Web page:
Washington (CNN) - Former Republican Party of Florida chairman Jim Greer, who stepped down from his post earlier this year after grassroots leaders revolted against his management of the party, is under criminal investigation for allegedly setting up an secret fundraising contract that paid him and the party's executive director nearly $200,000 in donor money.
An independent annual audit of party expenses revealed that the party "may have been the victim of illegal criminal activity on the part of one of its vendors, controlled by a senior-level official," said Jim Thrasher, the current chairman of the party, in a statement Wednesday.
That vendor was Victory Strategies, LLC, a firm set up in February 2009 by Greer and former RPOF executive director Delmar Johnson that awarded them a 10 percent cut of all party donations.
Thrasher said he notified Florida Attorney General Bill McCollum on March 15 of the "potential illegal activity." McCollum called the information "serious and concerning" and referred the matter to the Florida Department of Law Enforcement, which is now investigating Greer for potential criminal activities.
Greer, the majority owner of the firm, and Johnson collected at least $133,000 worth of donor money in 2009 along with $66,250 in additional consulting fees.
The pair's financial windfall came as the party struggled to raise money and faced a grassroots backlash from conservatives who saw Greer as a puppet of Florida Gov. Charlie Crist, who is seeking the Republican Senate nomination against former Florida House Speaker Marco Rubio.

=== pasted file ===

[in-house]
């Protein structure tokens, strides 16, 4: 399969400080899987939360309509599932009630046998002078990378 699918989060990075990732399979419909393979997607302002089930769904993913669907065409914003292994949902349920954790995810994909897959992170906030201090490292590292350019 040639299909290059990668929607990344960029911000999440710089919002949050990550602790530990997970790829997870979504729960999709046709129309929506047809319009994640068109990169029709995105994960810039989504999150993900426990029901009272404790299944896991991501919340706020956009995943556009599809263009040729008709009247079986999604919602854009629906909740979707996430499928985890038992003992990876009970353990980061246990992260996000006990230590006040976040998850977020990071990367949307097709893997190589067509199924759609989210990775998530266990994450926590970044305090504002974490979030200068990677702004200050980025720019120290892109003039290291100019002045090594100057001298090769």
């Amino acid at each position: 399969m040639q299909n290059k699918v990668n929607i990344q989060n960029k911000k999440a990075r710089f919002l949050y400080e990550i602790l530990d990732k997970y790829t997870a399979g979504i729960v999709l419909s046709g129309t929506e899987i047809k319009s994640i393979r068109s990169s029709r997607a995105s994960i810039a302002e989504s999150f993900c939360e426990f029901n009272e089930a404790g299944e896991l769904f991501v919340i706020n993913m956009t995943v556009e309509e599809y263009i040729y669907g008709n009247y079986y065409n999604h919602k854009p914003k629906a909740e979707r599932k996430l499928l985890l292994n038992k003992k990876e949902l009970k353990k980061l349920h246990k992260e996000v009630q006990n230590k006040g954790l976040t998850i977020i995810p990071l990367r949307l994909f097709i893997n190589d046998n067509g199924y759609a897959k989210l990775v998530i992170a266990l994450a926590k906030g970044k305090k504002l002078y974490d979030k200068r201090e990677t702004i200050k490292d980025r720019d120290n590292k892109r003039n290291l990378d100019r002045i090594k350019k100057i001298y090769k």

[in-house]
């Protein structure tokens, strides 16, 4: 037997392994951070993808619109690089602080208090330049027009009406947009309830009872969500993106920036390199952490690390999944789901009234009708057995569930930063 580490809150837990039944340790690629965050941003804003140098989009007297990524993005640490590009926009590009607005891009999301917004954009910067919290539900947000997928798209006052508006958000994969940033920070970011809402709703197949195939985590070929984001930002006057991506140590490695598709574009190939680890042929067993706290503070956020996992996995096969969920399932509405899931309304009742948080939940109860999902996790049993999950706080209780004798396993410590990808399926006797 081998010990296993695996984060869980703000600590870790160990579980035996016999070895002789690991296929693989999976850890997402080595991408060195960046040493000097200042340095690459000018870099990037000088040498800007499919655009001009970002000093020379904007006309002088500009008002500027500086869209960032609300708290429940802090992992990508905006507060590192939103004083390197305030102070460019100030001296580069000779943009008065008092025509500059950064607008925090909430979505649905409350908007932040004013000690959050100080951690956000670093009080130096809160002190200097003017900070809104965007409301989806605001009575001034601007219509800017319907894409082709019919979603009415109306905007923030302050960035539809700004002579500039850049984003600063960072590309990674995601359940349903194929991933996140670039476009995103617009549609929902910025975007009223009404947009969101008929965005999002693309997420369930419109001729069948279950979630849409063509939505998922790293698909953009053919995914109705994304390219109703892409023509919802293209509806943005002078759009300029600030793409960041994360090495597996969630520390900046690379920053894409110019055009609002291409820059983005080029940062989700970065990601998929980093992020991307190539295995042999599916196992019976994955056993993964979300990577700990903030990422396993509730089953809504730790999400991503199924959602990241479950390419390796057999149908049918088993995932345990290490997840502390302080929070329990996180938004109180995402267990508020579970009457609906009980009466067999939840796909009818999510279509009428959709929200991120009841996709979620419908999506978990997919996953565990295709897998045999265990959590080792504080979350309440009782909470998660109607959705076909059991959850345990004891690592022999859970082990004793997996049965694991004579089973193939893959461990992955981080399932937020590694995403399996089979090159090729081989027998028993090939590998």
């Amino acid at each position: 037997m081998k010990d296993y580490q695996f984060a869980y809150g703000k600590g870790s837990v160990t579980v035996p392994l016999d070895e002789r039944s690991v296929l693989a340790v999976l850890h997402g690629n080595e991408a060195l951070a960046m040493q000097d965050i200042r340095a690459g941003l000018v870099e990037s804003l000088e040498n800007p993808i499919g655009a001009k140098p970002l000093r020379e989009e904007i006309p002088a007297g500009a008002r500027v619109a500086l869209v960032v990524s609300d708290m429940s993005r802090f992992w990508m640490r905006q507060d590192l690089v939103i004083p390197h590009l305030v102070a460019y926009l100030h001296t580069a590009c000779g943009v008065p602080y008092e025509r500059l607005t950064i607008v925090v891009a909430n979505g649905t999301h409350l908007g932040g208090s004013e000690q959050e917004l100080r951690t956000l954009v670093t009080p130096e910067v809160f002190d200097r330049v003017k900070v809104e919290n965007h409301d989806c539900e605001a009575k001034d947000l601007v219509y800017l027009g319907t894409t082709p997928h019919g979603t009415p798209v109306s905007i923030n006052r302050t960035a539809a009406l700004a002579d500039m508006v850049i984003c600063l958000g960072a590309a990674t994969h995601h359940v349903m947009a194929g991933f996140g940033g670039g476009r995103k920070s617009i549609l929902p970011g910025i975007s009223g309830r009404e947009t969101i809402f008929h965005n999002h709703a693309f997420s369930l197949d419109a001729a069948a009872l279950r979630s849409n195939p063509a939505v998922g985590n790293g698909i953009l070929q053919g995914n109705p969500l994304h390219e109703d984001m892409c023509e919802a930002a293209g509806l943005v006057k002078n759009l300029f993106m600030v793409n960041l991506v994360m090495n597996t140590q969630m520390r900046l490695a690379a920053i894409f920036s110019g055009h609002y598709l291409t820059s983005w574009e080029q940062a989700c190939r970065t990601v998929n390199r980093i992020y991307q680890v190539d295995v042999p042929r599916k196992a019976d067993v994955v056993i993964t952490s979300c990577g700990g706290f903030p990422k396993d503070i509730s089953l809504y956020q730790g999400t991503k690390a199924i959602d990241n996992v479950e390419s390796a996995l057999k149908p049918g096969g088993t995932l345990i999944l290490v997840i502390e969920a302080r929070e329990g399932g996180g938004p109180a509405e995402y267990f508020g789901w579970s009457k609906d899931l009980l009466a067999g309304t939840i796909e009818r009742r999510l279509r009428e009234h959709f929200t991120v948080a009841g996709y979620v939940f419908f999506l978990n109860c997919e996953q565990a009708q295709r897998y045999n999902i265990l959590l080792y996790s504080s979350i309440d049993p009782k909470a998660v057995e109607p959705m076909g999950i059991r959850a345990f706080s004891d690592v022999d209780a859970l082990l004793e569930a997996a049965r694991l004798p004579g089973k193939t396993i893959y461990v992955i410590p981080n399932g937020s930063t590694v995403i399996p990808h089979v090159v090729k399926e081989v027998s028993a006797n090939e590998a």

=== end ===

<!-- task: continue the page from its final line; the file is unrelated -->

Crist appointed Greer, a political ally, to helm the RPOF in 2007, but the chairman resigned this past February after a chorus of state Republican leaders and donors raised questions his leadership and management of party funds.
Within the Republican National Committee, Greer became a prominent voice urging the GOP to open its arms to moderate voters and minorities. Greer himself considered running for the chairmanship of the RNC in 2009 before throwing his support to Michael Steele, a key endorsement in the chairman's race. The RNC had no comment on the investigation.
Greer did not immediately respond to a request for comment on the investigation.
Asked for the governor's response, Crist's office referred to an interview he gave to the Miami Herald on Wednesday. Crist said he only heard about the probe today. He also told the paper he "had heard rumors" that Greer owned a stake in a consulting firm that was paid with party funds.
"I find it terribly disturbing to hear, but I know that the Florida Department of Law Enforcement will certainly conduct a thorough and comprehensive investigation," Crist said.
Rubio, meanwhile, issued a statement saying he is "deeply troubled by today's news accounts about possible criminal activity," but he would not comment further due to the ongoing nature of the probe. He thanked Thrasher for working "to turn the page" on Greer's tenure at the party.
Story updated at 4:30 p.m. ET
UPDATE: Greer, through an attorney, responded to the probe.